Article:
During the early phase of the war, the code system was slightly more complex. There would be a positive code, and a negative code, for example: “Jeanne sends her greetings” might be a “go code”, and “Jeanne says hello” might be the “abort code”. Later this was simplified to just the positive code (a tradition that, apparently, the CIA still follows).
Doing It Wrong
There are problems when codes are used inconsistently. For example, some mafia codes used oblique references to the boss as “aunt”, or “Aunt Julia”. This was very ineffective when the mafioso suffered pronoun slippage and called their “aunt” “he”.
- “Ah, Aunt Julia said he wanted to help me out, too.”
Codes Gone Wild
I’ve collected some examples of real al Qaida codes that were used actively used prior to the 9/11 attacks. Other types of basic open code are “business code”, which is also used by some criminal groups, where the actors are refered to as business interests or rivals, and criminal activities are described as “projects” or other innocuous business terms.
A simple code that was used by two KGB operatives was the phrase “I think we should go fishing now”, which indicated that they should discuss business.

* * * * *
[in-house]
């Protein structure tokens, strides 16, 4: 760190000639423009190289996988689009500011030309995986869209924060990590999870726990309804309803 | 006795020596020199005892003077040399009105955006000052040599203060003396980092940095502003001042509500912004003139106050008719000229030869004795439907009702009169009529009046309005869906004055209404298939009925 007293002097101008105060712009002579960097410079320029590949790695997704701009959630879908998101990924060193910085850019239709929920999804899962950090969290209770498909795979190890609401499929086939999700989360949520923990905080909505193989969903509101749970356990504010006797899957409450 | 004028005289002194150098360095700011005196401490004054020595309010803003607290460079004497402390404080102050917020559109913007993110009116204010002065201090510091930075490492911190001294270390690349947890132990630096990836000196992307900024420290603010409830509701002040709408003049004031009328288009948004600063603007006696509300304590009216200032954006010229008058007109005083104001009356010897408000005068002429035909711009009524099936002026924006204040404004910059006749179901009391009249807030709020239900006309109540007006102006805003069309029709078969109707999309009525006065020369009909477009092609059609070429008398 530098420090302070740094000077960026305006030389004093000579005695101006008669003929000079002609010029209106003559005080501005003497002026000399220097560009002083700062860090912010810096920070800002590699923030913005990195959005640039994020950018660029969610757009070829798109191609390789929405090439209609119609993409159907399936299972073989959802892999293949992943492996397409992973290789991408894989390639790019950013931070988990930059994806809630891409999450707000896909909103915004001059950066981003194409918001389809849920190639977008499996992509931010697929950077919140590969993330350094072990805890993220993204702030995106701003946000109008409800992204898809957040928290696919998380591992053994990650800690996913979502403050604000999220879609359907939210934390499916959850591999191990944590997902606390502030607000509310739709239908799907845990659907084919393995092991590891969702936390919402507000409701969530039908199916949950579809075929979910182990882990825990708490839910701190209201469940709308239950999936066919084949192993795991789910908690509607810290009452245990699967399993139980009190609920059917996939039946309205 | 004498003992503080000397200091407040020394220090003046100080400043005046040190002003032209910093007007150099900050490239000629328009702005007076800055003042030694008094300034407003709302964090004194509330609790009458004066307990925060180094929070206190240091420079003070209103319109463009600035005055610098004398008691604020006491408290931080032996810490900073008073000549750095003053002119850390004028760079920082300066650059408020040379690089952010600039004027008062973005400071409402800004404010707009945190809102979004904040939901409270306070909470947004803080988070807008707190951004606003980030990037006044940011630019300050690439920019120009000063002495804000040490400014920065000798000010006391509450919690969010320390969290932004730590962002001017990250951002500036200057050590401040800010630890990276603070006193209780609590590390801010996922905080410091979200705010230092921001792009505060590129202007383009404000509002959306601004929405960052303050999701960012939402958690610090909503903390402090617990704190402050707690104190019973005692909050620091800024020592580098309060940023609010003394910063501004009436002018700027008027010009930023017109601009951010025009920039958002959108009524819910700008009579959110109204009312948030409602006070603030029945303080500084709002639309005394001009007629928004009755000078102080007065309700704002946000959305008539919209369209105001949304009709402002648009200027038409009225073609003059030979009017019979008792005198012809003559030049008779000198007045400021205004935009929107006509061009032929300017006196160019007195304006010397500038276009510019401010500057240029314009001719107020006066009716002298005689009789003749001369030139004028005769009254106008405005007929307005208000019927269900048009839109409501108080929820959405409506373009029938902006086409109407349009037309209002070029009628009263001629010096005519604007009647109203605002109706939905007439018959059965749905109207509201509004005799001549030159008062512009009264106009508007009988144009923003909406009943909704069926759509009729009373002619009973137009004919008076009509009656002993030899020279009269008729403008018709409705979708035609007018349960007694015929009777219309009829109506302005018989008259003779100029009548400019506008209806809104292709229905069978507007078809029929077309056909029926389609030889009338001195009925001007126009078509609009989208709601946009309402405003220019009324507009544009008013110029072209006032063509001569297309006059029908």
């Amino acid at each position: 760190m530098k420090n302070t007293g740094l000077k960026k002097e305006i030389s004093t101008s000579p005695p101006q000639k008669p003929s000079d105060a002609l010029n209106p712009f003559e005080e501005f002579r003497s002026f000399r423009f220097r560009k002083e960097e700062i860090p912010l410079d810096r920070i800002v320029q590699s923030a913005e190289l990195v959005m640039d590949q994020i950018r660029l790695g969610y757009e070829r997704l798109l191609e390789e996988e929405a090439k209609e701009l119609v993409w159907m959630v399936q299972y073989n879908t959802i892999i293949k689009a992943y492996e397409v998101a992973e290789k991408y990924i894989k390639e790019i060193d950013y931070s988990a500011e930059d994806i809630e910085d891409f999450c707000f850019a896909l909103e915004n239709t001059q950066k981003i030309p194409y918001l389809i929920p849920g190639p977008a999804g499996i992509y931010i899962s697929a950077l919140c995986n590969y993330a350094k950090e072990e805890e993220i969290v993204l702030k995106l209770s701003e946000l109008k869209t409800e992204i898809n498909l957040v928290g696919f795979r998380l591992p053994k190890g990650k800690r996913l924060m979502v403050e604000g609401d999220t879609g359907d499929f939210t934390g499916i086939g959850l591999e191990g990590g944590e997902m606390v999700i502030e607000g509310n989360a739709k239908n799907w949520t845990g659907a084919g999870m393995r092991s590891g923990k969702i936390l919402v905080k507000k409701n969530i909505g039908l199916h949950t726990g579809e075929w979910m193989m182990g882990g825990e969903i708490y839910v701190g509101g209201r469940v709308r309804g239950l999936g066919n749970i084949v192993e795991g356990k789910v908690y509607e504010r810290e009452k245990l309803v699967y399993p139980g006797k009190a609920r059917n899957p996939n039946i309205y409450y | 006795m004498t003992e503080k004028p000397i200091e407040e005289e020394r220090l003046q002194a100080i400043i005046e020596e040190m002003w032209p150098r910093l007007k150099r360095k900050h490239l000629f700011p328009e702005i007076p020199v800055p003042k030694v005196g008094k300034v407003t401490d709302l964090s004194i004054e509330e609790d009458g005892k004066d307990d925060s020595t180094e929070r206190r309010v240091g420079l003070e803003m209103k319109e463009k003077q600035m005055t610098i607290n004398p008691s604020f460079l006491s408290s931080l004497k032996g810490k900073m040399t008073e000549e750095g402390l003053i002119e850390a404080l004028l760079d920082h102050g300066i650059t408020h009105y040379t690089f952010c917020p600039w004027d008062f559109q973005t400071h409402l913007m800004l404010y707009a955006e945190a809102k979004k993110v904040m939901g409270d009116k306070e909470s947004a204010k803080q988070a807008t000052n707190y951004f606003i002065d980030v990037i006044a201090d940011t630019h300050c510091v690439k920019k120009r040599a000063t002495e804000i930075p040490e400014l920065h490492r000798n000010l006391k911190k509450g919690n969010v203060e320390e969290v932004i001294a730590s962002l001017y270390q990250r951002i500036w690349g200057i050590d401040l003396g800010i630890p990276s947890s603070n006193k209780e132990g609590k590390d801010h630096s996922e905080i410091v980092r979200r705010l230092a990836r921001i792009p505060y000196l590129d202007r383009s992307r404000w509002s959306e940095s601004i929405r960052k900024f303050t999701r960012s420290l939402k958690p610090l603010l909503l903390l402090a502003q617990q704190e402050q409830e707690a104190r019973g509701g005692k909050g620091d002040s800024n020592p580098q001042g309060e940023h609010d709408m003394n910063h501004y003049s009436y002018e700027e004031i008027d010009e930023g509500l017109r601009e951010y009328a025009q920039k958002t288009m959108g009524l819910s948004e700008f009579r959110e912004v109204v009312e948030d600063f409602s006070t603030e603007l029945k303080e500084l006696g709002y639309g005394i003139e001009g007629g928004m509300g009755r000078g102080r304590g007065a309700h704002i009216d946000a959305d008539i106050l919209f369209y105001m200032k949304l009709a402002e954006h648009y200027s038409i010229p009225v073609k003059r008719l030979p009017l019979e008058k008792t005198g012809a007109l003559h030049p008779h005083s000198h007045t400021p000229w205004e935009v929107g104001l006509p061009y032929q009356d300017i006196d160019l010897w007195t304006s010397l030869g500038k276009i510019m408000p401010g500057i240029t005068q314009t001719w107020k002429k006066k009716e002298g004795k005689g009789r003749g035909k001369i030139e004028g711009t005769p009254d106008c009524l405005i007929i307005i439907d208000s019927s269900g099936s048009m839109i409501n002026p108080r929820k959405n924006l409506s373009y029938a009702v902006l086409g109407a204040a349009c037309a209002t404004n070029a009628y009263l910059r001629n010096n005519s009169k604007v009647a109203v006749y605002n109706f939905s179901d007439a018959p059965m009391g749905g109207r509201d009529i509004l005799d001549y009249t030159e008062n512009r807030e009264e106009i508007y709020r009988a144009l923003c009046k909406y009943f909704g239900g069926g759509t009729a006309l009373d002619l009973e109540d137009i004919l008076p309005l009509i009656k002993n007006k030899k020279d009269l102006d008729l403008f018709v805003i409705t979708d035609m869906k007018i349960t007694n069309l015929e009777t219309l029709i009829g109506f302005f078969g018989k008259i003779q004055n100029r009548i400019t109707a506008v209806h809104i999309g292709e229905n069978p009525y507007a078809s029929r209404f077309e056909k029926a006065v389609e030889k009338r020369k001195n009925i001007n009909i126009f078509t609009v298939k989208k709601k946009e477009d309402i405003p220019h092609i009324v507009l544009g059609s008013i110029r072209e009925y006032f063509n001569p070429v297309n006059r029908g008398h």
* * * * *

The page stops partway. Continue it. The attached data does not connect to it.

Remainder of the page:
KGB Says What?
During the early stages of the KGB handling of their FBI penetration Hanssen, they had a mishap with locating and loading the deaddrop for his payment. To correct this error, they had to contact Hanssen by phone and use a code that was not pre-arranged (there was no contingency in place for “what happens if we cant find the dead drop”). The dead drop location was underneath a footbridge and the KGB operative had placed his load underneath the wrong corner.
Since they had used a pretext of purchasing a used car for their initial contact, the KGB continued to use that pretext for their “oops!” communique. The KGB operative prepared his telephone conversation thoroughly before hand so that it would sound natural and plausible:
KGB: The car is still available for you as we have agreed last time, I prepared all the papers and left them on the same table. You didn’t find them because I put them in another corner of the table.
Hanssen: I see
KGB: You shouldn’t worry, everything is okay. The papers are with me now.